The deployment of independent, large-scale “geoengineering” techniques aimed at averting dangerous warming warrants more research, says the WEF. Photograph: Graham Turner for the Guardian
The world’s climate could be hijacked by a rogue country or wealthy individual firing small particles into the stratosphere, claims a warning that comes not from a new Hollywood movie trailer but a sober report from the World Economic Forum (WEF).
The deployment of independent, large-scale “geoengineering” techniques aimed at averting dangerous warming warrants more research because it could lead to an international crisis with unpredictable costs to agriculture, infrastructure and global stability, said the Geneva-based WEF in its annual Global Risks report before the Davos economic summit later this month. It also warned that ongoing economic weakness is sapping the ability of governments to tackle the growing threat of climate change.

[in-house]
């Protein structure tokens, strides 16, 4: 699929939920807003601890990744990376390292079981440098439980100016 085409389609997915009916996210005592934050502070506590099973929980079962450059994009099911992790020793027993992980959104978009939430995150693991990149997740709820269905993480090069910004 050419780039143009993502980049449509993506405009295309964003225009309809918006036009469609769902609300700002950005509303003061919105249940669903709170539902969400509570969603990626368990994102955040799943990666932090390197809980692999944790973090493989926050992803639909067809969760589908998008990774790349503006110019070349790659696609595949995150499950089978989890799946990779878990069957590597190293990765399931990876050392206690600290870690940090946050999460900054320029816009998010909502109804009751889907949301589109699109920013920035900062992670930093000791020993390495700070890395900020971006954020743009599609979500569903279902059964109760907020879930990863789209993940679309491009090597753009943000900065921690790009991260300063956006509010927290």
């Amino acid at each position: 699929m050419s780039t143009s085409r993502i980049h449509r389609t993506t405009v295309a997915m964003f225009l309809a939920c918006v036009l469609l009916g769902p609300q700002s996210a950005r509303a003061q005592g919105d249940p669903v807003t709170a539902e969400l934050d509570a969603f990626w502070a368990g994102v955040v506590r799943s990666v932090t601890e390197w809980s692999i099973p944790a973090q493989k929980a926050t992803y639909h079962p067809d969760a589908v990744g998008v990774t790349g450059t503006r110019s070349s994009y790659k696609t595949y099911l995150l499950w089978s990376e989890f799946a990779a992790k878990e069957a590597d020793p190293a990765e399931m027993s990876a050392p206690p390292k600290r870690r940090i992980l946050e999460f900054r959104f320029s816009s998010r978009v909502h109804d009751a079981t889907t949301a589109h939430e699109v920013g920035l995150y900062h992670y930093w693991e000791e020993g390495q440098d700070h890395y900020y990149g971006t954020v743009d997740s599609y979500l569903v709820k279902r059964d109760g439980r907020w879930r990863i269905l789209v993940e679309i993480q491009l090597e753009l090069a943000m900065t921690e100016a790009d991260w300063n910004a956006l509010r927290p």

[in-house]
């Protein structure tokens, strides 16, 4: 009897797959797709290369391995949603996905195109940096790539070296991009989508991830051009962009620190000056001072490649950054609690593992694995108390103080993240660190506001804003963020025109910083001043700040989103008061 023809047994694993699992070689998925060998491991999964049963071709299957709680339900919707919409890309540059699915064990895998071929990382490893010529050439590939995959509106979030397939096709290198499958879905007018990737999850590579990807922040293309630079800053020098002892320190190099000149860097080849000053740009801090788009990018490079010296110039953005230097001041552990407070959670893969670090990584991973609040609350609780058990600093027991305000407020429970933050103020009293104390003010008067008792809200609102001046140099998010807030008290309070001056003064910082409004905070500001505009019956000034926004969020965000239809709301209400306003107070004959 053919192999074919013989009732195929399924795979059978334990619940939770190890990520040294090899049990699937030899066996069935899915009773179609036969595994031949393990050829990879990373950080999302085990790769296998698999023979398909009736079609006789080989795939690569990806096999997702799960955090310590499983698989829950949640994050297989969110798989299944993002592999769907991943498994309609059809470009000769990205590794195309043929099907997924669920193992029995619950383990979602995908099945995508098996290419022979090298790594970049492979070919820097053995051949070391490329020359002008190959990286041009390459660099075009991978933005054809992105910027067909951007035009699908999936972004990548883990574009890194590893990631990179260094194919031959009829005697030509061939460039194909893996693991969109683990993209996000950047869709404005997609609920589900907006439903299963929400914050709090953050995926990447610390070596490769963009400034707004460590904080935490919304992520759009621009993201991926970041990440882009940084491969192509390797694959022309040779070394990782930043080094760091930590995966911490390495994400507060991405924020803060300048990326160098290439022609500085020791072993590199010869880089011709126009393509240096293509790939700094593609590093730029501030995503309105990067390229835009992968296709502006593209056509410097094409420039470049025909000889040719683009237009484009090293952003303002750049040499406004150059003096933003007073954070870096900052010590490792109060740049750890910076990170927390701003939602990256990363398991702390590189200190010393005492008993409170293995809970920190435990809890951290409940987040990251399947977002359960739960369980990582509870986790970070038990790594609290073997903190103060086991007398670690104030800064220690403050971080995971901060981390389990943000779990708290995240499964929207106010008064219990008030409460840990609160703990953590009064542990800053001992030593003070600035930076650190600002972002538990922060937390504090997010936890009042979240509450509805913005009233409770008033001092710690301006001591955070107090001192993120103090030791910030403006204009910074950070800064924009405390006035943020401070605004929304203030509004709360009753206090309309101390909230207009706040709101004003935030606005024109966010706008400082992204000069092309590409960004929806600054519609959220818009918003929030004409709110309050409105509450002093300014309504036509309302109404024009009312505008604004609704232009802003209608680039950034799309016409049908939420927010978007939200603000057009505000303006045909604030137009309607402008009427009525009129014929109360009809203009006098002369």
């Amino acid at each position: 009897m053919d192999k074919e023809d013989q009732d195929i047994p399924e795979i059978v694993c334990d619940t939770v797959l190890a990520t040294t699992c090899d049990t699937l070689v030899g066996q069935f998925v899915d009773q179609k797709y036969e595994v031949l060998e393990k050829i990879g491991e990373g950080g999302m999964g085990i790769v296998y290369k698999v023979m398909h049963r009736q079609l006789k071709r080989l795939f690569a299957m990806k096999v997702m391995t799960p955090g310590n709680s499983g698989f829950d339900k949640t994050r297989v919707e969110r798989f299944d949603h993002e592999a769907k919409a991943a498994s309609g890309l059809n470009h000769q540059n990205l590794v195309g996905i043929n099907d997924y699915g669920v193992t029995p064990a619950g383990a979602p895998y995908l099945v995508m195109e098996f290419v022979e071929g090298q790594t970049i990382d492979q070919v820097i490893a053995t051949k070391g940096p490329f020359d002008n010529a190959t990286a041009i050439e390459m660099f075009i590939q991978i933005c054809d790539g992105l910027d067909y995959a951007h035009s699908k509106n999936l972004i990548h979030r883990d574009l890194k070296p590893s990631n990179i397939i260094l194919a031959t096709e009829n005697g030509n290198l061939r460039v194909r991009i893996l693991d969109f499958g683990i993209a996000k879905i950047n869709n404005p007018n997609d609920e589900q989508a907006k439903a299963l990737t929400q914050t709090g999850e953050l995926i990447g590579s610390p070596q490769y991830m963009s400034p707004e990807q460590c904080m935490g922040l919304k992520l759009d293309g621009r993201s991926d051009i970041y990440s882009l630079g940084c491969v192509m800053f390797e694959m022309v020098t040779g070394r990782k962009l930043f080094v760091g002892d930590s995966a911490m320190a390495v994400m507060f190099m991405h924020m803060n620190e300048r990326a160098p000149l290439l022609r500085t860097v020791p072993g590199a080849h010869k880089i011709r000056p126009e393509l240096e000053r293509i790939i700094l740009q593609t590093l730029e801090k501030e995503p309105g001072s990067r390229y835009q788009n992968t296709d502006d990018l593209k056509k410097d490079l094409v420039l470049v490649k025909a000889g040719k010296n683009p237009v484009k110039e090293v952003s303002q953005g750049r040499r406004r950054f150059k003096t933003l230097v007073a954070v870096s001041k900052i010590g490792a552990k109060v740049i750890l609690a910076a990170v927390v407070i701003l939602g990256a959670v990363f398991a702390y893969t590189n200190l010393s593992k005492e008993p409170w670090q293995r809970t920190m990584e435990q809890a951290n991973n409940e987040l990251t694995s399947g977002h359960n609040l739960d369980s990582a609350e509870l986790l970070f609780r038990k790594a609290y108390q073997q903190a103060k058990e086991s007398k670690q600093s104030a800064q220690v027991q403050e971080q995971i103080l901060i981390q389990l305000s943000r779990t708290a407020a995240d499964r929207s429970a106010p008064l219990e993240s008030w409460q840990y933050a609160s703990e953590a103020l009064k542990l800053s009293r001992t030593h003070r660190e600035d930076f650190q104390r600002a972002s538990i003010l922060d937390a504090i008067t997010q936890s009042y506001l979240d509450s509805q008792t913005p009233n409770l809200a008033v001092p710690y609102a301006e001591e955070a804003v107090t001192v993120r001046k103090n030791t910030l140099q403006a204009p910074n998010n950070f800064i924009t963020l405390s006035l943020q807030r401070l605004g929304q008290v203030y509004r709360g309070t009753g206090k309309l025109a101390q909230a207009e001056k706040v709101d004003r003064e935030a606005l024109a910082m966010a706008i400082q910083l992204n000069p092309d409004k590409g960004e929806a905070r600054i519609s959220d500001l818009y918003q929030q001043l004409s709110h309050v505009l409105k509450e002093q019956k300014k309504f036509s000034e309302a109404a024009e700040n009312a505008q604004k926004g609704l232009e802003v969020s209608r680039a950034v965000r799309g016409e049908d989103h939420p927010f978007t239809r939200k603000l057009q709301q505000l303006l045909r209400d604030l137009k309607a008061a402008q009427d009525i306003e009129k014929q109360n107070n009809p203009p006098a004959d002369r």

“The global climate could, in effect, be hijacked. For example, an island state threatened with rising sea levels may decide they have nothing to lose, or a well-funded individual with good intentions may take matters into their own hands,” the report notes. It said there are “signs that this is already starting to occur”, highlighting the case of a story broken by the Guardian involving the dumping of 100 tonnes of iron sulphate off the Canadian coast in 2012, in a bid to spawn plankton and capture carbon.